UK Women Lose Court Challenge Against Pension Age Increase

Ruling could affect 4 million British women. Activists vow to take the case to Supreme Court.

The England and Wales Court of Appeal has rejected an appeal by two women who are challenging an increase in the United Kingdom’s state pension age for women to 66 from 60. The ruling could affect an estimated 4 million British women who were born in the 1950s.

Julie Delve, 62, and Karen Glynn, 63, whose case was taken up by activist group BackTo60, challenged the changes created by a series of legislation approvals between 1995 and 2014 that equalized the state pension age for women with that of men by increasing the state pension age for women. Delve and Glynn argued that the age change was discriminatory on the basis of both age and gender. 

The women argued that although the Pensions Act 1995 was partially intended to end the gender discrimination that had allowed women to claim their pension five years earlier than men, the equalization “has run ahead of actual improvements in the economic position of women in their age group.”

They argue that they were in no better position in terms of opportunities for stable, well-paid work than women born earlier who received their pensions at age 60.

They also argue that women born in the 1950s were not treated equally with men during their working lives and, as a result, are in a poorer financial position than men when they turn 60.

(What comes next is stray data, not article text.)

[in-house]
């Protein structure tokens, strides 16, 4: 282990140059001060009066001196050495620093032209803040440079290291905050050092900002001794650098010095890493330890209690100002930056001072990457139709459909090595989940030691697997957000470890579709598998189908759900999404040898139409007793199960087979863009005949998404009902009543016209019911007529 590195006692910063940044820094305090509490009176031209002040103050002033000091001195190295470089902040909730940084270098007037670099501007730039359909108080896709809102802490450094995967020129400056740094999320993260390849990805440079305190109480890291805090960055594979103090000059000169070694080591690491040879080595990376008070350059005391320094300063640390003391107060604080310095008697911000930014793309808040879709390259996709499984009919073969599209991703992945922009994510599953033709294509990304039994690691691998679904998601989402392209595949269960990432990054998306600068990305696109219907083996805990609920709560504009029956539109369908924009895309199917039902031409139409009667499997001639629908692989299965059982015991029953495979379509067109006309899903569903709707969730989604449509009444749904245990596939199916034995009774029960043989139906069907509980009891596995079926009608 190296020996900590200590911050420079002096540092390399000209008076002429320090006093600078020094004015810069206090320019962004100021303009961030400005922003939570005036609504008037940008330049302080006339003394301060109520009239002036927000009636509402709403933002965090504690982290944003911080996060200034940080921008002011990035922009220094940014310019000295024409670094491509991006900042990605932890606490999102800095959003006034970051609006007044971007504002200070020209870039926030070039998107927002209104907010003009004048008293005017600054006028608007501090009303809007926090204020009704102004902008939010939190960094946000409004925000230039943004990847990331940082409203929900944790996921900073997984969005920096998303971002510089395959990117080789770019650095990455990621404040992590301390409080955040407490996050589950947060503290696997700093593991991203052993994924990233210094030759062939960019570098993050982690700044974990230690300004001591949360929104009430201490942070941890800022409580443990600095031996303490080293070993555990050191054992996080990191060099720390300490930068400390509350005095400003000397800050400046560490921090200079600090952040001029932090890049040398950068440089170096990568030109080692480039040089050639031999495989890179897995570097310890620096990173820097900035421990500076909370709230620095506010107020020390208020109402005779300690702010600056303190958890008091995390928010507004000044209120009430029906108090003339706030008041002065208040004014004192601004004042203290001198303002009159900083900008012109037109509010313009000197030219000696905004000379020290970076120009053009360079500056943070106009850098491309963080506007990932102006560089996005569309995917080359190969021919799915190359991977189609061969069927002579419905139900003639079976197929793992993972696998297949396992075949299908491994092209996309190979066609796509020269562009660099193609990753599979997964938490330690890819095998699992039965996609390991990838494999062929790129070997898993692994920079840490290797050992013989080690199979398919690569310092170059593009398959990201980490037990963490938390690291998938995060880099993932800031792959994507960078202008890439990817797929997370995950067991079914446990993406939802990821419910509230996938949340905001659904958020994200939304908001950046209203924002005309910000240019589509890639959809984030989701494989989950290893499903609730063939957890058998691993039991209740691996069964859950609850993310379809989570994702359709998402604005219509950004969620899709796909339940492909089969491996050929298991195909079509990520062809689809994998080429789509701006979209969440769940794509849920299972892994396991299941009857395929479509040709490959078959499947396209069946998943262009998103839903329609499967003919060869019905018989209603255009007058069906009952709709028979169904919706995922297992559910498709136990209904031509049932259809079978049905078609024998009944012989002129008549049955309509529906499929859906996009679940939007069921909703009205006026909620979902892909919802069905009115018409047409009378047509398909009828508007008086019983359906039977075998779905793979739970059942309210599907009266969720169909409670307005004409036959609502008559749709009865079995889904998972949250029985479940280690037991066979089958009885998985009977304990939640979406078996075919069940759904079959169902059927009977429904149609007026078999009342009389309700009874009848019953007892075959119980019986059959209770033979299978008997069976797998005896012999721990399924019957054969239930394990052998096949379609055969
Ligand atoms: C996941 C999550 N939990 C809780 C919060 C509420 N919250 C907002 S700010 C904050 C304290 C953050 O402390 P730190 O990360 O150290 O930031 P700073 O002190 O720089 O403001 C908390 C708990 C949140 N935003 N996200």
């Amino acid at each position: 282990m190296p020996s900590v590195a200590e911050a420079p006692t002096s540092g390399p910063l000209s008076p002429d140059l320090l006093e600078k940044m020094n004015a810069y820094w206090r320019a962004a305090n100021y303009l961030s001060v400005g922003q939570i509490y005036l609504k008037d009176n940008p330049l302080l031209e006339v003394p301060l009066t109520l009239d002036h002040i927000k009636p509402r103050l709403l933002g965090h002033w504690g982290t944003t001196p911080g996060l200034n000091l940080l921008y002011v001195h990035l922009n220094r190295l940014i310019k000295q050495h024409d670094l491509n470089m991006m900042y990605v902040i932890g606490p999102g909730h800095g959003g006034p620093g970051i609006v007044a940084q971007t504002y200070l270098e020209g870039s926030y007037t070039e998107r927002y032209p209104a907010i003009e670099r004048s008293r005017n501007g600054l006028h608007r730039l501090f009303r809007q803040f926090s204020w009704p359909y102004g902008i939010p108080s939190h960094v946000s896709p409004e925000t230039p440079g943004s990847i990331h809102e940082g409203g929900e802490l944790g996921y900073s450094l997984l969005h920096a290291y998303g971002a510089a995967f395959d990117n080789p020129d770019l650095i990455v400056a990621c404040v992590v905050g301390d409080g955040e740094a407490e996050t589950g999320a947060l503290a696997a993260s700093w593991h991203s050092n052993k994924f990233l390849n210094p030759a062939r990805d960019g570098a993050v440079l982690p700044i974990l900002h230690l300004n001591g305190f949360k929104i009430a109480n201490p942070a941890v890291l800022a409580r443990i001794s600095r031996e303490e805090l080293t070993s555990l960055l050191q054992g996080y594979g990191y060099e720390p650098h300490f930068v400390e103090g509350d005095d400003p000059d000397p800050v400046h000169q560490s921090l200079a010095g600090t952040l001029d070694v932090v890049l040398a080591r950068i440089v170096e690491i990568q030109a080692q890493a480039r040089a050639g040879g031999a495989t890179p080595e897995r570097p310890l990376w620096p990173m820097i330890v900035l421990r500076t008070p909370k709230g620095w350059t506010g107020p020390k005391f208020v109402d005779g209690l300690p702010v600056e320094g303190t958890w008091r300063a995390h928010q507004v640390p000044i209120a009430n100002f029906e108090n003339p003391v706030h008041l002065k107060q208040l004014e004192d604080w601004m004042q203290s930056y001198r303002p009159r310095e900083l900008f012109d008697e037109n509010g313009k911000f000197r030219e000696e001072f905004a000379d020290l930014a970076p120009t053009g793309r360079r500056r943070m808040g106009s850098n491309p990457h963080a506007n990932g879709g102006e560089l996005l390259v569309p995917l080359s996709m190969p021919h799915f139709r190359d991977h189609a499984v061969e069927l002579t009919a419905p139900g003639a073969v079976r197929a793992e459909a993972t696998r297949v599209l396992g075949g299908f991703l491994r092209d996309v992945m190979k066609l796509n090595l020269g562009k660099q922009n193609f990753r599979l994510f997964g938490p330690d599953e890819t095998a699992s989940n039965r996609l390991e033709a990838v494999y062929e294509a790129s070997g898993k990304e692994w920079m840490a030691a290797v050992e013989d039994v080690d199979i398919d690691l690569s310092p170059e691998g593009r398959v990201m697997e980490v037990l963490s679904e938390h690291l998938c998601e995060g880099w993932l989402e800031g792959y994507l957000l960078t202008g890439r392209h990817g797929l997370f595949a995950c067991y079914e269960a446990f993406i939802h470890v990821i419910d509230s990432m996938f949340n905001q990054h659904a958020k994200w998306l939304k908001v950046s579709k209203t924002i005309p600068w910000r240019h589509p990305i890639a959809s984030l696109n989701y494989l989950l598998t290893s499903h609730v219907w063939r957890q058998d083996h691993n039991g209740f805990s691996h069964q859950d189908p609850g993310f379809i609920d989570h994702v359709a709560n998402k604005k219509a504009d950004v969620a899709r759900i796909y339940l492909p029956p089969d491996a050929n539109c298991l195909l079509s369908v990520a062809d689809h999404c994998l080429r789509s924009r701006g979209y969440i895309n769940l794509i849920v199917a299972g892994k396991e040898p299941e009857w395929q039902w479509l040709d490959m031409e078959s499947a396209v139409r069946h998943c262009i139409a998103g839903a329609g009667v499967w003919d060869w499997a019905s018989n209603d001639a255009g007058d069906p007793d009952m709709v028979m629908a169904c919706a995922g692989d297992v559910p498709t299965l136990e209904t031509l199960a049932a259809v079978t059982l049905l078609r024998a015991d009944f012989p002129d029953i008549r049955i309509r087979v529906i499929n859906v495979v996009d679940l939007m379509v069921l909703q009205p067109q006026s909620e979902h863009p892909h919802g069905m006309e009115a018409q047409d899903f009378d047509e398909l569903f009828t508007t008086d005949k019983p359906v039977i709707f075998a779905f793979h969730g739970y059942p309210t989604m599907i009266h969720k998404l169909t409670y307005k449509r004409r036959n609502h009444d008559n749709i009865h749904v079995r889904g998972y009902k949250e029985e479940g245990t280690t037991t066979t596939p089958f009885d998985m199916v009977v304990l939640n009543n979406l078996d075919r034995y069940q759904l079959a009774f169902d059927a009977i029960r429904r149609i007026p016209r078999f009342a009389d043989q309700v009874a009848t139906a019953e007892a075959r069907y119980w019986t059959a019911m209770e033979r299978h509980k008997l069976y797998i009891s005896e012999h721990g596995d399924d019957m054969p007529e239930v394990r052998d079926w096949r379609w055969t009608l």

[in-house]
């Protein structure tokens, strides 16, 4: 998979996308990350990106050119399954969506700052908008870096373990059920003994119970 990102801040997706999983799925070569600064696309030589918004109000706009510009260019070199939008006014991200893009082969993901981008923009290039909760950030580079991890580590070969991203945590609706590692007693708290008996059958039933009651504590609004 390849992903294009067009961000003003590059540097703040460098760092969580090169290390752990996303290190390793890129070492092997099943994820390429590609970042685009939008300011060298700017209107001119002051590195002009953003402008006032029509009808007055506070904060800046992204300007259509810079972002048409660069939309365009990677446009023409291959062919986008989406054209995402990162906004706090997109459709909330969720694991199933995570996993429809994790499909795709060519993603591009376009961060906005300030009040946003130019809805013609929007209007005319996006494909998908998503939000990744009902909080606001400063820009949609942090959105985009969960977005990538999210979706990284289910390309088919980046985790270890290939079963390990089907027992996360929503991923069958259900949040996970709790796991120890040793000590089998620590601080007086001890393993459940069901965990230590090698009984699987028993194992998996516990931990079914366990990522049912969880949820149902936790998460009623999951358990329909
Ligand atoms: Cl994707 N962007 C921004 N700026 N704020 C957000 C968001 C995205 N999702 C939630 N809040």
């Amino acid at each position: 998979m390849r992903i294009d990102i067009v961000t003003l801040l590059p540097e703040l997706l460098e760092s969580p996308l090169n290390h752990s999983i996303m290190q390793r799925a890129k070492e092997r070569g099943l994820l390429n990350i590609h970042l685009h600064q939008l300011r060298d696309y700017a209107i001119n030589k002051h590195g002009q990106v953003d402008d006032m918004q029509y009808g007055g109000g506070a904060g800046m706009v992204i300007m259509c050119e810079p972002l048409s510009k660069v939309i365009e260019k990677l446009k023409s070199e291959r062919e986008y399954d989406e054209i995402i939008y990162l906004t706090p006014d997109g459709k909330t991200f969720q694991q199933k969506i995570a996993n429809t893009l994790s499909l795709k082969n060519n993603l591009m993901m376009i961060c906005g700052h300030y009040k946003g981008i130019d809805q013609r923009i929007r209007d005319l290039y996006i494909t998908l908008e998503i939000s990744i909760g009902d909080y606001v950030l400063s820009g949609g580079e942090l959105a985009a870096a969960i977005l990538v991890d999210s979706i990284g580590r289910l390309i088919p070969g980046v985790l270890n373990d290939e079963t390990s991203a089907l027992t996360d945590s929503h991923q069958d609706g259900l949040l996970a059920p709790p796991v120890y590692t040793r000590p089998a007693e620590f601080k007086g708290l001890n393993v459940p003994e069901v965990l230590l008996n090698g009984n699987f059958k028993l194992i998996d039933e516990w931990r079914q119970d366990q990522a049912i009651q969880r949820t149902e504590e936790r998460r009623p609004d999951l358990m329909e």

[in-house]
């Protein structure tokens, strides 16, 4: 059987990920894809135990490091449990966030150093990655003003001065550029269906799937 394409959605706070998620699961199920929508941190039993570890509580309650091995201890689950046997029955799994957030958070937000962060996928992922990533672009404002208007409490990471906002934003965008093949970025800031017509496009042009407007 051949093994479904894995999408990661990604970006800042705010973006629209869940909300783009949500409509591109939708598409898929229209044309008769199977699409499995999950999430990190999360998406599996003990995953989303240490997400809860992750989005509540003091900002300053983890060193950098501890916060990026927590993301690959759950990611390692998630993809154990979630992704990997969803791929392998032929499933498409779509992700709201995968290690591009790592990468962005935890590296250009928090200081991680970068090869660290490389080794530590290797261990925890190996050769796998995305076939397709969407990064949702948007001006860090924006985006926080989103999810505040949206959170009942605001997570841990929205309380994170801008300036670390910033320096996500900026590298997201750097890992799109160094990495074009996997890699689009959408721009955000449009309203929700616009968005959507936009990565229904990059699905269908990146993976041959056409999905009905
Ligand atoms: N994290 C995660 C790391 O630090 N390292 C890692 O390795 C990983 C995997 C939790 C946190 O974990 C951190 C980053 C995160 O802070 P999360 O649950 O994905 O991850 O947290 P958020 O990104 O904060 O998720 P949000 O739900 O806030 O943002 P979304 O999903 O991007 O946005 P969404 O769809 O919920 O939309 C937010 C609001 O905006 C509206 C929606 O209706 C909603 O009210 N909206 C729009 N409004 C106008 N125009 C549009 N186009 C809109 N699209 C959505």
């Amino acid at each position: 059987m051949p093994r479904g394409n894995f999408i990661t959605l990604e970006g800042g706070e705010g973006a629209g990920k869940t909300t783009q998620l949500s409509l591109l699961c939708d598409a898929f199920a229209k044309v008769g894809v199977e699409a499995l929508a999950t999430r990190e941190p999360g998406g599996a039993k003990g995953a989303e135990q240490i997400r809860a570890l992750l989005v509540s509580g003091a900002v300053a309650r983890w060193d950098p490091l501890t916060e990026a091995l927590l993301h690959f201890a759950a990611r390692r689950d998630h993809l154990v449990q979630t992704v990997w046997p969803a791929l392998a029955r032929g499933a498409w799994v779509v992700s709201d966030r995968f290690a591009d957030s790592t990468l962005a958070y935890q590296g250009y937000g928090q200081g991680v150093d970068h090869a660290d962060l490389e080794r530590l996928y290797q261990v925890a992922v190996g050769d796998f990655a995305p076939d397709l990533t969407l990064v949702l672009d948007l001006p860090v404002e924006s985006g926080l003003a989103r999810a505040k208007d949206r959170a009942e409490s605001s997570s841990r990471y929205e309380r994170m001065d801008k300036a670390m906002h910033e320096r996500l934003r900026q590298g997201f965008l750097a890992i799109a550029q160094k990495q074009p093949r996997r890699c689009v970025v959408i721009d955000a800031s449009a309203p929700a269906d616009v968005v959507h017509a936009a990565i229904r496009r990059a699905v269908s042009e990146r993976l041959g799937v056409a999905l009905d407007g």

They said this has made it difficult for many of them to manage without a state pension. Delve and Glynn say the legislation not only doesn’t end gender discrimination but “in fact gives rise to direct age discrimination.”

In its ruling, the court said that it is “undoubtedly the case” that many groups have suffered discrimination in the workplace, such as racial minorities, disabled people, single parents, and transgender people.

However, “the eradication of those disparities of opportunity is in large part the purpose of the anti-discrimination law that has been put in place,” said the court. “That does not mean, however, that every measure that has that kind of prejudicial effect on a disadvantaged group in society amounts to unlawful discrimination.”

Delve and Glynn are applying for permission to have the case heard before the UK’s Supreme Court.

“For a generation of women, this is nothing short of a disaster,” Christina McAnea, assistant general secretary of the UK’s largest pension, UNISON, said in a statement. “Raising the state pension age with next to no notice has had a calamitous effect on their retirement plans. It’s now time MPs intervened to give them the financial help many so desperately need.”

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